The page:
Back to school for students and us teachers, but also back to work for the CJEU.
Last week, the Court had to decide on a case allegedly involving the Directive on Consumer Sales and Associated Guarantees of 1999 - Schottelius, or C-247/16.
Under the Consumer Sales Directive, the seller of a defective good must perform a repair request within a "reasonable time", after which inaction on their side authorizes the purchaser to seek alternative remedies. Under general contract law, on the other hand, the creditor of an outstanding obligation usually first has to set a deadline for the debtor to comply. Failing that, they have no recourse against the debtor for any expenses they may have undergone as a result of the latter's failure to comply.
In the case before the CJEU, the contract at stake concerned the renovation of a swimming pool- a contract that national private laws usually would identify as one of "services". The Directive, on the other hand, only applies to sales contracts.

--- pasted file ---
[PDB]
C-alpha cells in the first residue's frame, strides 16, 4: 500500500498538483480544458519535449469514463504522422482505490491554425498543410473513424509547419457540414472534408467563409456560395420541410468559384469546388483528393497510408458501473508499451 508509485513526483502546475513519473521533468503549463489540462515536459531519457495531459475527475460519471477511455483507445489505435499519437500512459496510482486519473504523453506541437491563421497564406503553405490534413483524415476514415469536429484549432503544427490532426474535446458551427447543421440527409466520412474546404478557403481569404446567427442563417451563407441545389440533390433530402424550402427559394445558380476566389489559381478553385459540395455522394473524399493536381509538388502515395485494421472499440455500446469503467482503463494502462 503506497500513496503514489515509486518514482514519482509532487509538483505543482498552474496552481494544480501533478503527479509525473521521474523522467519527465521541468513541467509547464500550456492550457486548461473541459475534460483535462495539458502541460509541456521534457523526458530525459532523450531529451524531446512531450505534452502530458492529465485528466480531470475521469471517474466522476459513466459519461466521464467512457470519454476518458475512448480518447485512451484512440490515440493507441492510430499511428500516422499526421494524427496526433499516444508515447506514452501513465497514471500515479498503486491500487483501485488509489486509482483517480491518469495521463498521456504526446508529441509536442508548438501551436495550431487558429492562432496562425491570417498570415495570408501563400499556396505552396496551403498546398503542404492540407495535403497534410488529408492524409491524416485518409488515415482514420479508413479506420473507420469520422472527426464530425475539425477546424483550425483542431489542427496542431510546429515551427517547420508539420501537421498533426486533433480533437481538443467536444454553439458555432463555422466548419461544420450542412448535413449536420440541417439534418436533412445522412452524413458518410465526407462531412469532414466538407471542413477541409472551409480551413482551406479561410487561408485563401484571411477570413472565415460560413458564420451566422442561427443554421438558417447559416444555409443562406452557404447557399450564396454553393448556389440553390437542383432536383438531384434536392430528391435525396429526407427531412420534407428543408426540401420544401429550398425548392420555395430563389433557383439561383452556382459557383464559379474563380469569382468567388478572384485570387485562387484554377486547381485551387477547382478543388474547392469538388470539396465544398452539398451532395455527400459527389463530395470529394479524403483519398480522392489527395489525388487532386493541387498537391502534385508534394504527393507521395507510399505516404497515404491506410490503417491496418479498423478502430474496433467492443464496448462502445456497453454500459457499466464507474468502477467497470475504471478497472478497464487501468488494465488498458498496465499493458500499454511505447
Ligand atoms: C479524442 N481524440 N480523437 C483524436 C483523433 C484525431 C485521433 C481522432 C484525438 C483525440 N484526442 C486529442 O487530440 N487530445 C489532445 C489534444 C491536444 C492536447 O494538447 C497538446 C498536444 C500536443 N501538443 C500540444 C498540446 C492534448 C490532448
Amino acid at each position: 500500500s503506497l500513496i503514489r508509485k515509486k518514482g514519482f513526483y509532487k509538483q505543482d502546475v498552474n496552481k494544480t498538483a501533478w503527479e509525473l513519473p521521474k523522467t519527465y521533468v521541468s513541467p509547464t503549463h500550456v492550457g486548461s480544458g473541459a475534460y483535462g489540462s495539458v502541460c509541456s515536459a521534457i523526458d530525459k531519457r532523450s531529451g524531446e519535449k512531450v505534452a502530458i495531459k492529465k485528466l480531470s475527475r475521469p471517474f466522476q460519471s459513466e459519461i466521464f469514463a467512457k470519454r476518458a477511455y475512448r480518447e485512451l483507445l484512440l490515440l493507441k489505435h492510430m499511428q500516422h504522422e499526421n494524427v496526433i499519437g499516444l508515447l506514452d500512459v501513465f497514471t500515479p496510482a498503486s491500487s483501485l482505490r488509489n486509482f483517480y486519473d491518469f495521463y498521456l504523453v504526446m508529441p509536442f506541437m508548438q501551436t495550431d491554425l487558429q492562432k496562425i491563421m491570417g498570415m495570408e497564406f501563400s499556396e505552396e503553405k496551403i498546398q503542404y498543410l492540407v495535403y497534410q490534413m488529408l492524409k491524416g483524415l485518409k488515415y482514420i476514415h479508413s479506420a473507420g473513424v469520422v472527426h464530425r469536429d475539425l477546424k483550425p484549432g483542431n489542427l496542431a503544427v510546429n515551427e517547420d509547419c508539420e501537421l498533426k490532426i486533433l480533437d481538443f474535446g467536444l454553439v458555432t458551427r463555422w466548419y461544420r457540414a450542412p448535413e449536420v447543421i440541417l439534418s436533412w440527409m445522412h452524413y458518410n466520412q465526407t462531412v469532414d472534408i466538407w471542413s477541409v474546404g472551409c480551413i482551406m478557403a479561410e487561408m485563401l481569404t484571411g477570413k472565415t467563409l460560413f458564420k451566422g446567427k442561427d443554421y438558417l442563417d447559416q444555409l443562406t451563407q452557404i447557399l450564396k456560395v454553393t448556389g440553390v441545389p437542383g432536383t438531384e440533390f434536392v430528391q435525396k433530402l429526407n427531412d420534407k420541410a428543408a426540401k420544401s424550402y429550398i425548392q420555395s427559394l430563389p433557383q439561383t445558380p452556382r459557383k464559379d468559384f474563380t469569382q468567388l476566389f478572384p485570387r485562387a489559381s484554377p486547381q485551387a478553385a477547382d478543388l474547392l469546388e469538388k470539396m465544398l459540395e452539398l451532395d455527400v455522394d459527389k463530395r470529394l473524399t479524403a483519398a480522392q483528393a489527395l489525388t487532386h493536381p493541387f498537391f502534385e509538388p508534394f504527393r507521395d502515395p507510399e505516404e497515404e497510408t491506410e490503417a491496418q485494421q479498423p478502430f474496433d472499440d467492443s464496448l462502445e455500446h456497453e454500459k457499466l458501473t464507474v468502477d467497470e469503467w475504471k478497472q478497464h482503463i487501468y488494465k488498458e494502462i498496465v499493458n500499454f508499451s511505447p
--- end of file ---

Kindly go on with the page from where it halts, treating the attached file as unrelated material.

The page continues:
The referring court asked whether a general principle of European contract law should be deduced from the Directive, according to which in consumer contracts the setting of a term for performance is not required when the consumer is acting as the creditor.
The Court of Justice answered that, even though the definition of "sales" under the Directive does not need to coincide with the various definitions given under national contract laws, and it even expressly seeks to deviate from those by including contracts that comprise the delivery and installation of certain goods (see article 1.4 of the Directive), a contract to carry out renovation works such as the one as stake in this case cannot fall under the remit of the Directive.
Nice try from the referring court, though!